Private security guards monitored the Cape Peninsula University of Technology's Cape Town campus on Monday, after a workshop at the engineering building was petrol bombed in the early hours and exams were disrupted during a protest.
No one was injured.
Stun grenades were fired to disperse protesting students who were unhappy with the insourcing process and the suspension of four students.However, not all students were on the same page. Some told News24 they did not want the protest to happen.
They said they had tried raising their concerns with the protesting group but felt they had no voice.
"We are afraid to fail. Our parents are worried. Most of the days it is like we have been on vacation," one of the students said.
"It is so unfair. If I could, I would strangle these people."
She asked not to be identified for fear of victimisation. Individuals believed to be involved in the protest had earlier asked journalists not to speak to students.
By late Monday morning, the campus was almost deserted. Around 100 students sang and danced in a parking lot next to the campus before dispersing.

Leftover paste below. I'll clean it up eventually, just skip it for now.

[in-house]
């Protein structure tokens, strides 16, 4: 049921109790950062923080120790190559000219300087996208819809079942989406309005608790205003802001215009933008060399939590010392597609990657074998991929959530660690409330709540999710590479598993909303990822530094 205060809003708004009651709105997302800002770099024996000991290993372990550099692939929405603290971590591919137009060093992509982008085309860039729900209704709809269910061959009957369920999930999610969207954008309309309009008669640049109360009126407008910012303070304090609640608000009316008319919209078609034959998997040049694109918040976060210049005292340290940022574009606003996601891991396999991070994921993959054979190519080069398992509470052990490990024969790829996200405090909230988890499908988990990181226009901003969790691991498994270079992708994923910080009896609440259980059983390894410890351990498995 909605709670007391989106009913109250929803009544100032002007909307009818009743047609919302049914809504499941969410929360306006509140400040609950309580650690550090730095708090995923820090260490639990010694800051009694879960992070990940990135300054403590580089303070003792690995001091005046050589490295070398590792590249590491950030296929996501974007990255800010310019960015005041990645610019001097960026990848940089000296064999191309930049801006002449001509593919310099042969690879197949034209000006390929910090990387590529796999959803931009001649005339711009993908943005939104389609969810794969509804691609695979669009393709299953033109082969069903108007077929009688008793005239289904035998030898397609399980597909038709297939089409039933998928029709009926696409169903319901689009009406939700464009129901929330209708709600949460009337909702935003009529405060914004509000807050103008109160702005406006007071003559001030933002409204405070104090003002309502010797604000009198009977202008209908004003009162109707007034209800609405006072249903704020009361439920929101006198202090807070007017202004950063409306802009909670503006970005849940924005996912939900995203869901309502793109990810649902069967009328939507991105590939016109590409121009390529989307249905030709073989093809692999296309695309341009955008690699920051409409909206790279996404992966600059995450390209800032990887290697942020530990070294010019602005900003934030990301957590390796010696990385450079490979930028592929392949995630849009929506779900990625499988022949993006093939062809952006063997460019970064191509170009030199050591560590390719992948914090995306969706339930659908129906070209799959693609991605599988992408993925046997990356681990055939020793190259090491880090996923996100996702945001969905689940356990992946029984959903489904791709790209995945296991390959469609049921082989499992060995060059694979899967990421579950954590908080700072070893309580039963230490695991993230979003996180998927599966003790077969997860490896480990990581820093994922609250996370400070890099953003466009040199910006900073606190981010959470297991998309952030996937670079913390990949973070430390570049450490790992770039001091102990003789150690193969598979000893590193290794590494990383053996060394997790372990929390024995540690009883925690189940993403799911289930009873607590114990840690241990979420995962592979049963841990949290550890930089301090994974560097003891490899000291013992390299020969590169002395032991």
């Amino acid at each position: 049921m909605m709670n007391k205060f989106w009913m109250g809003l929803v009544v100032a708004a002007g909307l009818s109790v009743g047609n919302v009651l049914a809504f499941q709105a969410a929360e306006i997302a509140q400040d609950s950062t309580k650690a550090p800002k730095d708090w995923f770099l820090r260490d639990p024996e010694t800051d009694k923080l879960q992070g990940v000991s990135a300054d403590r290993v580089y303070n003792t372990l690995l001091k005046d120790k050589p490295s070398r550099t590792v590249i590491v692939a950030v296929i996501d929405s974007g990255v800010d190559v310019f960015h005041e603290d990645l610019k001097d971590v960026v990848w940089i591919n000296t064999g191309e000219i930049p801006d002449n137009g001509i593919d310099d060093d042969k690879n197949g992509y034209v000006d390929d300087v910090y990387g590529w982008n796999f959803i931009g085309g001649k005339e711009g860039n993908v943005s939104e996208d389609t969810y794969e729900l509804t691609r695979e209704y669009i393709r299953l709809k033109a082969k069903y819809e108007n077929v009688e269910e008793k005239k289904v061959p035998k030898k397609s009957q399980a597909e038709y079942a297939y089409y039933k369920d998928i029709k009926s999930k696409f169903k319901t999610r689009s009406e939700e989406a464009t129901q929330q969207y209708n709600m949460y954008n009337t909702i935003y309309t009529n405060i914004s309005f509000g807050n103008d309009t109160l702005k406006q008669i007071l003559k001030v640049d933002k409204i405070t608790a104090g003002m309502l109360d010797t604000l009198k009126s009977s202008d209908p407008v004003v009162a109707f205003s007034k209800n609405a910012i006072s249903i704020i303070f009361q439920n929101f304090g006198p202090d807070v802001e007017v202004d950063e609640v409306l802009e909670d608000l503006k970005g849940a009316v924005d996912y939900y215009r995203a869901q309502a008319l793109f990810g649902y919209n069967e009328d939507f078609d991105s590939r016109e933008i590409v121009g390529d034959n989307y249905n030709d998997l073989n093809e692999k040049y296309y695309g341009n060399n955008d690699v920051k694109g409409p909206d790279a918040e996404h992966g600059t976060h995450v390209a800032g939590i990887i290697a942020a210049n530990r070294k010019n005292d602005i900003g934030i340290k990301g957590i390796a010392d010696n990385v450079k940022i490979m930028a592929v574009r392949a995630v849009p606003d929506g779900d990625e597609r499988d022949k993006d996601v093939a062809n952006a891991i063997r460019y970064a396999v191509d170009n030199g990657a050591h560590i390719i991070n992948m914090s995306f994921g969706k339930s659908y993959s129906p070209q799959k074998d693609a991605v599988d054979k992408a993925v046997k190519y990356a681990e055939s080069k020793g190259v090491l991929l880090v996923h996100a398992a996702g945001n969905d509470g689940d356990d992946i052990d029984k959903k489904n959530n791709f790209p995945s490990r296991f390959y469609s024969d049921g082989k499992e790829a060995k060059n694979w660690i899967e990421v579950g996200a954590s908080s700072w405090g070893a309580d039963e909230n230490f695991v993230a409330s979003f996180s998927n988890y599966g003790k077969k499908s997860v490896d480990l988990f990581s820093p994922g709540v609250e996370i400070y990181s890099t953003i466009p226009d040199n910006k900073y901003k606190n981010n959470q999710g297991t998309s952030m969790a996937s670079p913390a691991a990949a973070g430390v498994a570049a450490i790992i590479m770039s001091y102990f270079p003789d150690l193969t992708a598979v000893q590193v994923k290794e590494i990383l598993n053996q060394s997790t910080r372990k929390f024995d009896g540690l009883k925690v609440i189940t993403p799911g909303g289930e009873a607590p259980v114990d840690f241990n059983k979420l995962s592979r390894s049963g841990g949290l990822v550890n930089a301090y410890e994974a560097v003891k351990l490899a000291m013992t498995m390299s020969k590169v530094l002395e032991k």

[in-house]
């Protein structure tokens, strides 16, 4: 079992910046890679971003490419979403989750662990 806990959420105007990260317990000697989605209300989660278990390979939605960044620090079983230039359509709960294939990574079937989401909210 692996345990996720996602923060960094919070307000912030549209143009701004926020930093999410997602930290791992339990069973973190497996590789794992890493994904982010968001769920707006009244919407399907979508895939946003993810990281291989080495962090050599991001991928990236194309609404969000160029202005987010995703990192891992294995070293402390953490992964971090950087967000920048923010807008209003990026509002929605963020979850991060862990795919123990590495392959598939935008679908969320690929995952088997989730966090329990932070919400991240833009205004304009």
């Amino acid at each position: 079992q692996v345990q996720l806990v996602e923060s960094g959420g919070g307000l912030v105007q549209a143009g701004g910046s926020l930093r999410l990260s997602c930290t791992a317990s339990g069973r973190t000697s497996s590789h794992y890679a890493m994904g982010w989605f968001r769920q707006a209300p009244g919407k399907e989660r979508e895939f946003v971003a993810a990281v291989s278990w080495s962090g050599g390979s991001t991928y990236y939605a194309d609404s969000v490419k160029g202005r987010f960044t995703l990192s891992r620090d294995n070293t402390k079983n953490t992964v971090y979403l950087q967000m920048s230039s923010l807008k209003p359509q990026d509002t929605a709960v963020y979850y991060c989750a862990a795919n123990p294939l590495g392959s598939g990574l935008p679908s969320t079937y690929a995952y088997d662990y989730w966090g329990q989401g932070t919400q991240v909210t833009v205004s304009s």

The SA Police Service (SAPS) and city traffic officials were also on scene.
Exams to continue
The workshop which had been targeted was filled with ash, shattered glass and broken machinery.
The fire had been put out, but the stench of smoke coming out of the broken workshop window could be smelt a distance away.
"We believe attacks like these are an attempt by a small group of students to disrupt exams and wreak havoc," said CPUT spokesperson Lauren Kansley.
There were also groups of protesters at the Bellville campus.
"We want to stress that CPUT has over six campuses and exams at other venues continue uninterrupted. At this stage no campuses have officially been shut."
A first year student, who also asked not to be identified, said that she and her friends had been meant to write two accounting exams this week.
"We want distinctions. We don't just want 50%."
A masked student, who identified himself only as an EFF fighter, questioned why private security had targeted them.
"All we did was retaliate after they shot at us. Why are they shooting? We are students in the institution. We have the right to enter the campus."
He said they were unhappy with the contracts offered to cleaners, security guards and gardeners.
"Our workers, our parents are subjected to slavery and are being exploited by these tenders."
They were also protesting over the suspension of Ayakha Magxothwa, Sivuyise Nolusu, Neo Mongale and Lukhanyo Vanqua.
In their suspension letters, the university accused them of disrupting a council meeting last month, threatening to burn buildings and holding meeting members hostage.
After protests on August 31, the university approached the Western Cape High Court for an urgent interdict to prevent the four and any other individuals from trespassing, occupying buildings or acting illegally.